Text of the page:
About an hour later it stopped rain­ing—we couldn’t be­lieve our luck. Car­ry­ing some of our lug­gage and some pro­vi­sions for the hike, we en­tered the moun­tain­ous area on a very cloudy day. There were col­or­ful prayer flags hang­ing every­where along the road. The trail was muddy, slip­pery and nar­row in some parts, but it was pos­si­ble to make it through. Af­ter a few kilo­me­ters, we ar­rived at Naxi Guest House, lo­cated in a small moun­tain town where vil­lagers were work­ing here and there, car­ry­ing veg­eta­bles and har­vest­ing Sichuan pep­pers. It was the first time I had seen them grow­ing on a tree. Back home, my fa­ther is a cook, and I have grown up hear­ing about them and try­ing food fla­vored with Sichuan pep­per. Now I was there—so far, so close. I sent him a pic­ture to let him know. “I love you. En­joy,” was his re­ply. And so I did.

Feel­ing the cheer­ful­ness of the place, we sat and rested for a while and had some fla­vor­ful Chi­nese food. The next sec­tion of the hike was the hard­est one, and we needed to reach the crest be­fore sun­set. Leav­ing the Ger­man fam­ily be­hind, we kept walk­ing. The Tiger Leap­ing Gorge has a length of around 18 kilo­me­ters and a height of al­most 3,800 me­ters. The wa­ter in the river be­low roared wildly, deaf­en­ing and vi­o­lent, but as we climbed the hills, the sound dis­ap­peared and every­thing be­came quiet. There were tow­er­ing moun­tains on ei­ther side, the Jade Dragon Snow Moun­tain and the Haba Snow Moun­tain. Stand­ing there, they made the place colos­sal, iso­lated from the out­side world. We were fraz­zled, and had started count­ing the sharp bends—28 in to­tal, said the map—that it would take us to get to the up­per part of the hike, when the mist cov­er­ing the sum­mits dis­si­pated for the first time. I re­mem­ber point­ing be­hind my friend, wide-eyed, speech­less. The beauty of the land­scape was im­mea­sur­able and im­pos­si­ble to com­pare or de­scribe. Of all the pic­tures we at­tempted to take, there was not even one that showed the true mag­nif­i­cence of what we saw.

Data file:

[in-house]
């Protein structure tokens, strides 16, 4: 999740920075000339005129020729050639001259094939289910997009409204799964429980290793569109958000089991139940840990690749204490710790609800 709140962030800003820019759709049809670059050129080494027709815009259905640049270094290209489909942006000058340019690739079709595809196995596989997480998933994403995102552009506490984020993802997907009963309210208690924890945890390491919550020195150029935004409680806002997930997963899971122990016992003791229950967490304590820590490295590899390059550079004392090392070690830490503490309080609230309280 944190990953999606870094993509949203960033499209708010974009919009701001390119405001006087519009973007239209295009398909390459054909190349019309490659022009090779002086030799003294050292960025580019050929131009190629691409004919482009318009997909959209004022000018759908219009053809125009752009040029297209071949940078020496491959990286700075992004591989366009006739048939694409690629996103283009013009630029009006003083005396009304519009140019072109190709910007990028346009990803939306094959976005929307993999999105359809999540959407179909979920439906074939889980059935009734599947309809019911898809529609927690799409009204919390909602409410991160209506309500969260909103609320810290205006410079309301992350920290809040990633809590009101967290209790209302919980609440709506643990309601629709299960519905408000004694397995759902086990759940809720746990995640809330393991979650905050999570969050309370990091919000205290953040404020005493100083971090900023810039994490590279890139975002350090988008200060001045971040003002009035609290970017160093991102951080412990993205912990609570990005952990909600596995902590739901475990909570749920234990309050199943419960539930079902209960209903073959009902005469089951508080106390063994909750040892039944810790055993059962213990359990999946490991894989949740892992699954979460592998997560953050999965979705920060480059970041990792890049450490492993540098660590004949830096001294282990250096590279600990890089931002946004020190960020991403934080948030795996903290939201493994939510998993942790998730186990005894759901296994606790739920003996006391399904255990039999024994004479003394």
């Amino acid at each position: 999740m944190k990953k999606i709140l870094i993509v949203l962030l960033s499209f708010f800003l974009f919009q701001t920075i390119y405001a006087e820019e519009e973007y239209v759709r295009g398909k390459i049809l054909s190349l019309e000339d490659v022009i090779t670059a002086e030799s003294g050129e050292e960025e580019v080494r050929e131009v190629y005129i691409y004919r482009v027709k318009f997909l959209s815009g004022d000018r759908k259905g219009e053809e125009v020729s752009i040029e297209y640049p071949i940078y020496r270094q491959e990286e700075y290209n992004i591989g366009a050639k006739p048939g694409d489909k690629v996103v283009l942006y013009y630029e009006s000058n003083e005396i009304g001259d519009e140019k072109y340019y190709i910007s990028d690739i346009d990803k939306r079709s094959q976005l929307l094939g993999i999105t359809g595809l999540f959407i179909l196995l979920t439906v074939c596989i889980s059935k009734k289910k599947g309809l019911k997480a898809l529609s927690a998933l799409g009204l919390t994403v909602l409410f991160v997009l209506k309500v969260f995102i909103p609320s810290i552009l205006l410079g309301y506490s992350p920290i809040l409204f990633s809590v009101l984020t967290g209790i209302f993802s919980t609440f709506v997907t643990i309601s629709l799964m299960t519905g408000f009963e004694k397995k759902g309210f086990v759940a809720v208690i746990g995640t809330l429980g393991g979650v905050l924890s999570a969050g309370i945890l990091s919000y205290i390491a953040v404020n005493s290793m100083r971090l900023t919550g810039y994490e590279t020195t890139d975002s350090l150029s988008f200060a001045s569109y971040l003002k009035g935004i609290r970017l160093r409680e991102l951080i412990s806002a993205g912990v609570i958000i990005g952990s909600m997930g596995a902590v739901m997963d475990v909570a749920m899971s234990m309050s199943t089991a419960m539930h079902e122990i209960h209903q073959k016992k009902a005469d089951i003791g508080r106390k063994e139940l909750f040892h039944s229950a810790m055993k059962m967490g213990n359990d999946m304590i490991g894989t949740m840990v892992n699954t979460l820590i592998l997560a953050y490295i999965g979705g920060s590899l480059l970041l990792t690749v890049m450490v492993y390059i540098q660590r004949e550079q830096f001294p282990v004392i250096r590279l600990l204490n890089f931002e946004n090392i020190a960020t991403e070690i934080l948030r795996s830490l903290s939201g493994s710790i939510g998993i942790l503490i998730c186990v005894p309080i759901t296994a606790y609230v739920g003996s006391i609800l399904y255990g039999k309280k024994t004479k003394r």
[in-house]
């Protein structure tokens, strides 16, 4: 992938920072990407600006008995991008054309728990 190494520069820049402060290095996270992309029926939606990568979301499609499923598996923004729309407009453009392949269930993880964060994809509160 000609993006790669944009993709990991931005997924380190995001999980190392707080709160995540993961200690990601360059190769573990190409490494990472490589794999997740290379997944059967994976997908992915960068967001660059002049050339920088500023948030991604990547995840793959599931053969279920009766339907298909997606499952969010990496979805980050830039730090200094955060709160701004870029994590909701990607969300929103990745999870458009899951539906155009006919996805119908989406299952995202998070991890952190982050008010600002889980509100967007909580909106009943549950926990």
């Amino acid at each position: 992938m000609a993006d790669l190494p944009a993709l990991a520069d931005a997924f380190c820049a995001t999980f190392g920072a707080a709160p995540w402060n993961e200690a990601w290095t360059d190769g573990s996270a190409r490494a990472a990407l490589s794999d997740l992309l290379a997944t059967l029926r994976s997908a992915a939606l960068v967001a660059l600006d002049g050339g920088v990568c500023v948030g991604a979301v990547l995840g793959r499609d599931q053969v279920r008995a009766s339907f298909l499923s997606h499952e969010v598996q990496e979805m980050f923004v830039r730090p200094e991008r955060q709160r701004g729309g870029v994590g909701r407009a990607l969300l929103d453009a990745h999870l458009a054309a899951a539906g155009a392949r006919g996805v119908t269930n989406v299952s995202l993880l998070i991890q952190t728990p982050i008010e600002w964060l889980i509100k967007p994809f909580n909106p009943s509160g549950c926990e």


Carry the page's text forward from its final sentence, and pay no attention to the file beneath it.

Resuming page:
We had thought that this was the high­light of the whole hike. We were wrong. I could de­fine the ex­pe­ri­ence of go­ing through the canyon as ex­haust­ing, tough or dif­fi­cult, but that would be un­fair. Hik­ing the Tiger Leap­ing Gorge ex­ceeds all ex­pec­ta­tions. Just be­fore night fell, with pain in our feet and backs, dream­ing of a tasty din­ner, we ar­rived at the Half­way Guest­house. And there, as a back­drop to a ter­race full of trav­el­ers of all dif­fer­ent na­tion­al­i­ties, was the most amaz­ing view of the whole trip. Gran­diose, rugged and im­pos­ing, the sum­mit emerged in front of us. It is so big that you would think it was pos­si­ble to touch it, to jump across the gorge to get to it. A leg­end tells of a tiger leap­ing from the east­ern bank of the river, clear­ing a huge rock in the mid­dle to land on the west bank. Who knows? Maybe that tiger felt the same as I did.

En­joy­ing sun­set in a tiny town just a few kilo­me­ters from Dali. As the sun drops, all the clouds cov­er­ing the moun­tains be­gin to dis­si­pate. This mys­ti­cal en­vi­ron­ment is the re­sult.

Car­ry­ing tons of flow­ers, a lo­cal wo­man walks up and down the main street of Dali, giv­ing a col­or­ful as­pect to the old town. There, el­derly peo­ple im­press us the most. They are al­ways smil­ing, and their eyes look younger than their faces or bod­ies. Talk­ing to them is a great ex­pe­ri­ence. We didn't see many cars in Dali; ve­hi­cles like this are the main means of trans­porta­tion. Driv­ers will try hard to get pas­sen­gers, al­ways in a re­ally funny and friendly way. How­ever, this par­tic­u­lar one isn't up to giv­ing us a drive that morn­ing. He is just smok­ing in the mid­dle of the bustling town, as if it were the only thing that mat­ters.

Newspapers in English

Newspapers from China

© PressReader. All rights reserved.